Known Among the Cannibals
Cannibal Chief—There are too many of
you around that boiling pot."
Cannibal Chef—We are preparing a
treat for your excellency.
"That's all right, but too many cooks
spoil the missionary, you know.".—Yonk
Private and Confidential
"I'll tell you something. Miss Bullion.
My sister Maud's going to marry your
brother Dick. But don't say anything
about it. 'cos he doesn't know it himself
o— 1 :—a
At St. Paul Theaters
s—-- —- , . • -■• " — -ii
Next week Is Mansfield week. The
actor will appear at the Metropolitan
in three of his greatest roles. He comes
by special train of eleven cars. One of
these is his own private car. Four
drawing room coaches are for the ac
commodation of his numerous company
of 106. The scenery, horses, furniture,
properties and baggage occupy six bag
gage cars. The personal trunks of the
members of the Mansfield organiza
tion number over 112, and there are
nearly 100 trunks of '■costumes. Added
to these are a large number of crates of
furniture and pictorial paraphernalia.
To accommodate each of the Mansfield
productions as it is brought to the
theater the stage will be shorn of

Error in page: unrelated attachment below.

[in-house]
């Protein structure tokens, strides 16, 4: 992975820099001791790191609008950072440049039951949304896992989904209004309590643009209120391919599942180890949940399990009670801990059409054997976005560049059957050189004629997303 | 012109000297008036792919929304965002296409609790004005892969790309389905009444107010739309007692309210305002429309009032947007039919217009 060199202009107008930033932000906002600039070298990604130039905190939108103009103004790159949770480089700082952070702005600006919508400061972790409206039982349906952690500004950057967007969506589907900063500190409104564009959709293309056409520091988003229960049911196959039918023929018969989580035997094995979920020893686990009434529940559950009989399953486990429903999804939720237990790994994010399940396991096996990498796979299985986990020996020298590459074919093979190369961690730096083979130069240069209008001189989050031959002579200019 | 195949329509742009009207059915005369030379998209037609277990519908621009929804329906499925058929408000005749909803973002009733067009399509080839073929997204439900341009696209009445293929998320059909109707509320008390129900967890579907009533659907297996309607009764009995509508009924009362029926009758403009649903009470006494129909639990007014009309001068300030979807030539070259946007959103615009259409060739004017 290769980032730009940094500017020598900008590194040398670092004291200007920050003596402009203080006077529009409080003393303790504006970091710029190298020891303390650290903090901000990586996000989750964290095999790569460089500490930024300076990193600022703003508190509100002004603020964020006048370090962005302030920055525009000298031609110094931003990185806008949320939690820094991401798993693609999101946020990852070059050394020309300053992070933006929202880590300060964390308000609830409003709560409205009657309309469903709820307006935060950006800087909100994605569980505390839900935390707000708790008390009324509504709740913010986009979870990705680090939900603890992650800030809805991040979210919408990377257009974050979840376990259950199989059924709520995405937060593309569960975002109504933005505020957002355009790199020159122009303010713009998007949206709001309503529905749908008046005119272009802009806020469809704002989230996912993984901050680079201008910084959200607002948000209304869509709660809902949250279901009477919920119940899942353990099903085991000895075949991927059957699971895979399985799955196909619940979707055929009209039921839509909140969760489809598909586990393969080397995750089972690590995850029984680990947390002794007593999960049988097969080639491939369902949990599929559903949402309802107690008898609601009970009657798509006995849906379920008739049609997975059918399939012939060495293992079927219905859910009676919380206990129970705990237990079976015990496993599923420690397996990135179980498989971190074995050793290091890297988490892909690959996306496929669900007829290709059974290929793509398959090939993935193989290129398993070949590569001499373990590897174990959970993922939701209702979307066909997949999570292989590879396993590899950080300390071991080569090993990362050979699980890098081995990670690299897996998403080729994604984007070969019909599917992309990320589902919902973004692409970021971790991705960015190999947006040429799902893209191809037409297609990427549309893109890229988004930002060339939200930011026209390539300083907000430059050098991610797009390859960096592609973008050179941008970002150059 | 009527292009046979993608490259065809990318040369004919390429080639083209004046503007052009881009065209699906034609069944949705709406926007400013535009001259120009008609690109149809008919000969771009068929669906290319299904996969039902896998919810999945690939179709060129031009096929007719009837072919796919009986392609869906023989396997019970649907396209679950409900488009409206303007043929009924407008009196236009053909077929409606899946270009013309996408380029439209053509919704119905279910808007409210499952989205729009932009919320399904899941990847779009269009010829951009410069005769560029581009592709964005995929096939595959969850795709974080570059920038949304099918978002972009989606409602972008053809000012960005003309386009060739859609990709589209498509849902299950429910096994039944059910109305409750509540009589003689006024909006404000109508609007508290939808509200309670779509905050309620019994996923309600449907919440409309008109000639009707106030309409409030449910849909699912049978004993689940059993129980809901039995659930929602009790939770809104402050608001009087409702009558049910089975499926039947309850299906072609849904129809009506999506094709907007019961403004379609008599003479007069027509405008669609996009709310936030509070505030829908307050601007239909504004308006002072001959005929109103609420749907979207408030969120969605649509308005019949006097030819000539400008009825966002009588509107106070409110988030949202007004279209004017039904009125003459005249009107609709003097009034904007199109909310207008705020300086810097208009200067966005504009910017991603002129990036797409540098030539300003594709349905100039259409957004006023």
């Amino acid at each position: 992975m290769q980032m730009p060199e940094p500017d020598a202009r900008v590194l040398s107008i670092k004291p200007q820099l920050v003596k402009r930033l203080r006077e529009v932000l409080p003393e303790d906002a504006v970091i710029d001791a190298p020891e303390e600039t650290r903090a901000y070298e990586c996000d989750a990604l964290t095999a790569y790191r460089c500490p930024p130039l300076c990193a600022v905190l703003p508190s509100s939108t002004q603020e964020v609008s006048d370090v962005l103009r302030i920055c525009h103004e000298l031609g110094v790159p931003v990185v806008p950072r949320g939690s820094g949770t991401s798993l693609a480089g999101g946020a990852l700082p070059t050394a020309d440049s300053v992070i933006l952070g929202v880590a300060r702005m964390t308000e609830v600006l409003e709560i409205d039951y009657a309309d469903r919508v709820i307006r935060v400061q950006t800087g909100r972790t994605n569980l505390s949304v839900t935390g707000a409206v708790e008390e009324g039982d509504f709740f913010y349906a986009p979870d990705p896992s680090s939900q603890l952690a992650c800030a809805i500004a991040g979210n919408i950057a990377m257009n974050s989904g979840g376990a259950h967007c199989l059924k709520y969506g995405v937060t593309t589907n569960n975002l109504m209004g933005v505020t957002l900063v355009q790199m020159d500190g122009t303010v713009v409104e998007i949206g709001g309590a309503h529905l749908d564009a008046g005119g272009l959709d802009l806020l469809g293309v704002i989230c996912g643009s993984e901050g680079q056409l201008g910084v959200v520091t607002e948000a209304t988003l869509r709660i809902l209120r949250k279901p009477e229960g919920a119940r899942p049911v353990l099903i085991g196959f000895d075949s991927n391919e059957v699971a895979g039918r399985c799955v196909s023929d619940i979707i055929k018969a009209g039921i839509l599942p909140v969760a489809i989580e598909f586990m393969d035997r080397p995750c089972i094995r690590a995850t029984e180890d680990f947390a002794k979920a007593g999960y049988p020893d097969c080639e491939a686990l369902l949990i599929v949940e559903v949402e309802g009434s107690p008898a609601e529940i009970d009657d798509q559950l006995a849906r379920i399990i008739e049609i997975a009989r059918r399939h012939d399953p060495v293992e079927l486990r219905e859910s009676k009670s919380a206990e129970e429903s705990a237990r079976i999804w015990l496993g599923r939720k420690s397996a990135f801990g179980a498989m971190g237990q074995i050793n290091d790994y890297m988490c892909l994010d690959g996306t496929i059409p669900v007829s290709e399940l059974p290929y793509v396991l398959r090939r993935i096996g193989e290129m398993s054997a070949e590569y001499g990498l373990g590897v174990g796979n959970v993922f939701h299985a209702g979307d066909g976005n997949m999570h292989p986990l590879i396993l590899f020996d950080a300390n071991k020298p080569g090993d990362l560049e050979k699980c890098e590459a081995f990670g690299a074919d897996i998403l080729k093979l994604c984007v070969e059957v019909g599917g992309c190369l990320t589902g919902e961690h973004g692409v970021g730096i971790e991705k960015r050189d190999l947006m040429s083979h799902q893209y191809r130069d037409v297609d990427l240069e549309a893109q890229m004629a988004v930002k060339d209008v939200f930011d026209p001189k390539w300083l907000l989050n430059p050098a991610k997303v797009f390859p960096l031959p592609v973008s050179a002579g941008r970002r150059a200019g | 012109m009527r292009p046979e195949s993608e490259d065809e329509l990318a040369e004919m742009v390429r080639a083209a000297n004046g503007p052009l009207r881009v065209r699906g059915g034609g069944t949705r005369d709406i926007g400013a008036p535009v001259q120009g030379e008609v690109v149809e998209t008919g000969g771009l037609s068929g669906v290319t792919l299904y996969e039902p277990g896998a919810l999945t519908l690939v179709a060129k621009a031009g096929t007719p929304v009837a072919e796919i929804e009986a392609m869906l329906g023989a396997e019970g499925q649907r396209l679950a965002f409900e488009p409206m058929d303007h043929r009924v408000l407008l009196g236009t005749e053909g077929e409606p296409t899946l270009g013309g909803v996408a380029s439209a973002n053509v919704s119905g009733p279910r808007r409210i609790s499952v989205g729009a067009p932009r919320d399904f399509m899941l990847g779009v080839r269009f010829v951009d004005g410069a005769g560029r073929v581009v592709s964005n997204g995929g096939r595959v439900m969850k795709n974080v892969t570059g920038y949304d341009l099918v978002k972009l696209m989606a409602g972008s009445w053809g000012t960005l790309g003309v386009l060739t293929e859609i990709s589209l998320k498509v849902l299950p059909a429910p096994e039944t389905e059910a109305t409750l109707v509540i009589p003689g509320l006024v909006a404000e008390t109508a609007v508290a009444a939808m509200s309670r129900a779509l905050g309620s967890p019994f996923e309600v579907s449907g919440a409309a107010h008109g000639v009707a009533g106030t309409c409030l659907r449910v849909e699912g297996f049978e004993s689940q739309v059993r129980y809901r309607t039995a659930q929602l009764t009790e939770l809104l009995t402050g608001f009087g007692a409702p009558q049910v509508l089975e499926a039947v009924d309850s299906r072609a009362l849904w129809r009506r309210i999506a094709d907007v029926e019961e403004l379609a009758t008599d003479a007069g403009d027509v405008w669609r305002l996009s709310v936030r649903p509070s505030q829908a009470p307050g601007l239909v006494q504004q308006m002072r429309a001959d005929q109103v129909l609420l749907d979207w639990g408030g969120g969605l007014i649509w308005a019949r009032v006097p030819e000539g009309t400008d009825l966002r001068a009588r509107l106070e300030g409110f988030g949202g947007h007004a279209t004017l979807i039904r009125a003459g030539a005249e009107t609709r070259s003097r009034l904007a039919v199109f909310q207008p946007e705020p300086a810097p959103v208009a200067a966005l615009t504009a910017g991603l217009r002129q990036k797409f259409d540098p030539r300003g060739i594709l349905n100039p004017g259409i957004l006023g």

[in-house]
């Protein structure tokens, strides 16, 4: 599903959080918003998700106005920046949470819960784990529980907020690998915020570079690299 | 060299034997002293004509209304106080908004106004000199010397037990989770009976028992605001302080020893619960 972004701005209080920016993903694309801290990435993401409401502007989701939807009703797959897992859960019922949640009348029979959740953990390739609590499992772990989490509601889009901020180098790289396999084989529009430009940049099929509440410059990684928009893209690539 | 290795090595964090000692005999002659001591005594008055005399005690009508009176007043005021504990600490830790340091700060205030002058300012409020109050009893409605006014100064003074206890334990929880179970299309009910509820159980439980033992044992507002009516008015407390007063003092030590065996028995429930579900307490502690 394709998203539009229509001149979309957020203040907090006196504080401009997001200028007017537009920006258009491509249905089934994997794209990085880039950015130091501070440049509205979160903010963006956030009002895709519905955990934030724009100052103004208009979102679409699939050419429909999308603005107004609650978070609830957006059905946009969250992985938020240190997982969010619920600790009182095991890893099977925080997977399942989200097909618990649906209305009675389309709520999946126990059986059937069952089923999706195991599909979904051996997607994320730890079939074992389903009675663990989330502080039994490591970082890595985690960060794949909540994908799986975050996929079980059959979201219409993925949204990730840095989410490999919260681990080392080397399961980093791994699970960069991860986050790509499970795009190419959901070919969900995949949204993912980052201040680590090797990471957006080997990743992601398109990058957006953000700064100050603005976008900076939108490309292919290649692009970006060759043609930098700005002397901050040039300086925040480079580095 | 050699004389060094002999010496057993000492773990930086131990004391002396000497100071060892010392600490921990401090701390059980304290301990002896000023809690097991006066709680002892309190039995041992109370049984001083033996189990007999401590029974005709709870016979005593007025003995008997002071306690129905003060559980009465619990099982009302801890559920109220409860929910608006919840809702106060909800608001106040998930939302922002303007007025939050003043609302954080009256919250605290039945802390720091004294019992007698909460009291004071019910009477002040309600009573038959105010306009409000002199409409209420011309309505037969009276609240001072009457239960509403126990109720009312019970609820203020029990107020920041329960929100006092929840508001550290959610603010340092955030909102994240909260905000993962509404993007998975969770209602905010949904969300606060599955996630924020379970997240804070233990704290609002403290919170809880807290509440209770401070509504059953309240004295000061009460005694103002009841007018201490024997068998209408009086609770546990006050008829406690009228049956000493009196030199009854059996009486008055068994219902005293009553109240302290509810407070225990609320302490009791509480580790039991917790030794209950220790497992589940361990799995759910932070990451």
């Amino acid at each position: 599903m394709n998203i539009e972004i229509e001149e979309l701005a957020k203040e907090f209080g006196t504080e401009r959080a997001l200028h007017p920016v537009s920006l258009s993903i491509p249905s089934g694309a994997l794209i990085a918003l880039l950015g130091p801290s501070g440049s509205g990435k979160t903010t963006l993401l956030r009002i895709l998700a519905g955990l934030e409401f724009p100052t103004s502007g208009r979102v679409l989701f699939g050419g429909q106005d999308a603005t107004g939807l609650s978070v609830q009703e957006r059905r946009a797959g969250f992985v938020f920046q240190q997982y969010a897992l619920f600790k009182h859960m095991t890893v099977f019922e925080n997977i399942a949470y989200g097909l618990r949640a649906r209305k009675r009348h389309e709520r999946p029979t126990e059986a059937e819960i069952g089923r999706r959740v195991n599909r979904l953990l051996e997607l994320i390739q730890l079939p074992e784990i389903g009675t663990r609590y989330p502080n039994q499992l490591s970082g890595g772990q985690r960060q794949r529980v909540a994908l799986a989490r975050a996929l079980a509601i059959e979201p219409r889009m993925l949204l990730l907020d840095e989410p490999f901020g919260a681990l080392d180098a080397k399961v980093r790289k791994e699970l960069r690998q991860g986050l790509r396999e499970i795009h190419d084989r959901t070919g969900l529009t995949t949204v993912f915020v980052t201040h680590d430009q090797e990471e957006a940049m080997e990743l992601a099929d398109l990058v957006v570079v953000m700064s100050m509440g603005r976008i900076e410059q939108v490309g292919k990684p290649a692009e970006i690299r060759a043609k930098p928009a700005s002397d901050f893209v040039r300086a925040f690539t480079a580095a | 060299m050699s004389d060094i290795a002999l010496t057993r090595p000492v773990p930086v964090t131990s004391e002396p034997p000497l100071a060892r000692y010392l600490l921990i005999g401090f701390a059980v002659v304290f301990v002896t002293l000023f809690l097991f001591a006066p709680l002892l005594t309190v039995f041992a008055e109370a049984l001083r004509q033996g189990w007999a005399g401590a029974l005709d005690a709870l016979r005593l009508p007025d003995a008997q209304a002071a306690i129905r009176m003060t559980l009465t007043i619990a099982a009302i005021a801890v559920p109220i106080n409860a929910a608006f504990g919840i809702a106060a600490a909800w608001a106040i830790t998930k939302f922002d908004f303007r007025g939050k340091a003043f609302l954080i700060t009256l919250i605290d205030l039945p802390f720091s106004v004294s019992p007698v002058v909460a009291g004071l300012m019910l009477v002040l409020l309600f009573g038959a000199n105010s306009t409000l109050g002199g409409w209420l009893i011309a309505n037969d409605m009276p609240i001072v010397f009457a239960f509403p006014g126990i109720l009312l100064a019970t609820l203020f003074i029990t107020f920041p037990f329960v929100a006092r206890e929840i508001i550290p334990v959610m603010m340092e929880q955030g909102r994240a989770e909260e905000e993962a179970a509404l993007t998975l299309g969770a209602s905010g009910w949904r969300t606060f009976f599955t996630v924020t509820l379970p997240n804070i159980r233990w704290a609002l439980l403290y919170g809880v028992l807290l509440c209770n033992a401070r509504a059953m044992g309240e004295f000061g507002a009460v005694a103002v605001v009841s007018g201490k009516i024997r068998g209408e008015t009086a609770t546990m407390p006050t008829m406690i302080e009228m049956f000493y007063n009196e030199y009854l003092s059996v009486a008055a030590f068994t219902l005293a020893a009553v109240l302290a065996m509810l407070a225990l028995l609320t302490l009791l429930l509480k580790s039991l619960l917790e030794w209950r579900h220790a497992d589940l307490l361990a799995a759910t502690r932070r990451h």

everything except its drop curtain.
Mansfield brings everything for his
The series of characters he has
chosen is a, graphic commentary
on his versatility. Two of them are
new to us, and the other has not been
seen in so long that it comes with all
the quality of novelty, Monday night
Mansfield will be 3een as the Prince
Karl Heinrich in "Old Heidelberg;"
Tuesday night as the Tzar Ivan in
"Ivan the Terrible," and he will say
farewell Wednesday night as the fas
cinating "Beau Brummel."
The Four Cohans, under the personal
direction of Manager Fred Niblo, with
their big company of seventy-two peo
ple, will be seen at the Metropolitan
opera house June 16 for three nights
and Saturday matinee, presenting
George M. Cohan's latest musical fri
volity, "Running for Office." The same
large company, the original settings
and costumes will be seen when the
Judging from the patronage at the
Grand this week the drama, "The
James Boys in Missouri," seems to be
quite popular with the Grand's patrons.
Miss Percy Haswell and the George
Pawcett company will begin a stay of
several weeks at the Grand, presenting
as the opening play next Sunday night
Potter's dramatization of Dv Maurier's
story of "Trilby." It was thought at
one time to be poorly adapted to stage
representation, but the fallacy of this
belief has been demonstrated by the
success of Potter's dramatization. The
full strength of the Fawcett company
will be seen in this play. 'The sale of
seats will begin this morning at 9
The Trocadero Burlesquers are en
tertaining crowded houses at the Star
with a well balanced vaudeville and
burlesque show. The specialists with
the company are exceedingly clever.
GO TO FOREST LAKE
Junior Pioneers to Picnic Thur
sday, July 14
The annual outing of the Junior Pio
neers will be held this year at Forest